Sunday, October 22, 2006

The Wall by Jean-Paul Sartre

If you're looking for light and fluffy, don't open this book. There's nothing dark or sinister about this collection of short stories, but Sartre--along with Albert Camus, among the most iconic existentialists--doesn't candy-coat anything.

The characters of these stories are believable and recognizable, and the settings are just well enough established to support what Sartre plans on examining: the misery of human existence. Most of Sartre's attention is focused on the characters' mental lives, and he brings them to life in ways that are both remarkable and mundane. Remarkable because he's so accurate, and mundane because what could be more familiar than human neuroses?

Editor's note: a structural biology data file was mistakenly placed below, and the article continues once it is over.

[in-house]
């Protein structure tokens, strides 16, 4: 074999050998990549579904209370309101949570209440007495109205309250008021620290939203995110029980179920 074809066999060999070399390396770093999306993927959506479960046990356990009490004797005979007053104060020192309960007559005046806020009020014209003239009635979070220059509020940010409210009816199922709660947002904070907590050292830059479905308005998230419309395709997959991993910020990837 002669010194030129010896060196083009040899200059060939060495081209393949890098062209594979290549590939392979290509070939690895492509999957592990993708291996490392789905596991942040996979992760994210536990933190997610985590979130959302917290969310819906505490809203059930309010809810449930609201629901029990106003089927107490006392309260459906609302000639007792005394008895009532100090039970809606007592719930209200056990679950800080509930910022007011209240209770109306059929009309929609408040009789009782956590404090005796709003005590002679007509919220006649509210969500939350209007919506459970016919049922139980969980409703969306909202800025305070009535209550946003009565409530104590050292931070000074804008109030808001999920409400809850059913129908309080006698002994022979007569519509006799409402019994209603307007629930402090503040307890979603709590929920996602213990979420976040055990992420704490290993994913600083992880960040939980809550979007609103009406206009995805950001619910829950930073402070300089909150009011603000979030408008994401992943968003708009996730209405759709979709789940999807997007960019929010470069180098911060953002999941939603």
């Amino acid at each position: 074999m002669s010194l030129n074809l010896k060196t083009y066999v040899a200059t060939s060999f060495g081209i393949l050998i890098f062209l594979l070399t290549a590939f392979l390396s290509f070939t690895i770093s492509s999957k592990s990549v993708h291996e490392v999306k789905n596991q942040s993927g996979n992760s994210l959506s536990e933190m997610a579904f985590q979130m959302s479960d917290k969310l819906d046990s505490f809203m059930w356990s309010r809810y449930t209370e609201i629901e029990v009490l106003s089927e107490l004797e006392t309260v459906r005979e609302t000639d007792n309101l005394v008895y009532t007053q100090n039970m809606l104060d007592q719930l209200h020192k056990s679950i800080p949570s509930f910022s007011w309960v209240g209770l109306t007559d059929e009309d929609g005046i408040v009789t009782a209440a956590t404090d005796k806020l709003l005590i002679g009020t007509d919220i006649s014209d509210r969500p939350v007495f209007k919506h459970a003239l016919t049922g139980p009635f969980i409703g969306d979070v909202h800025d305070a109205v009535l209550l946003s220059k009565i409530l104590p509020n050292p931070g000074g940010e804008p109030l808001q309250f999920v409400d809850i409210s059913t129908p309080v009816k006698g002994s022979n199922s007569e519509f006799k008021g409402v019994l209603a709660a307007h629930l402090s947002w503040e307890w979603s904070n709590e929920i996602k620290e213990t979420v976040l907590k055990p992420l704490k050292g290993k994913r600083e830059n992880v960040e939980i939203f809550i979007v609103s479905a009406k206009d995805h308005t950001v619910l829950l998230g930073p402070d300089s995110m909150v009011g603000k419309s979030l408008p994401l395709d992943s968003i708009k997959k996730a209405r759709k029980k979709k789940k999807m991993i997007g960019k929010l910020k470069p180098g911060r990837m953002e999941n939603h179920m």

None of the characters are especially likeable, and none of the plots are that profound, but the importance of these stories lies elsewhere. Sartre avoids, as well as anyone ever has, the anti-intellectualism Milan Kundera has identified as that which demands anything from literature other than the aesthetic. This coincides with the basic premise of Sartre's brand of existentialist philosophy: life is what it is, and hell is other people, so suck it up, Sally.

I probably won't return to this collection often, but I'm glad to have read it. Somehow, seeing petty lives bathed in this weak, gray light makes me more content to be just one of six billion lice on Earth's scalp.

No comments: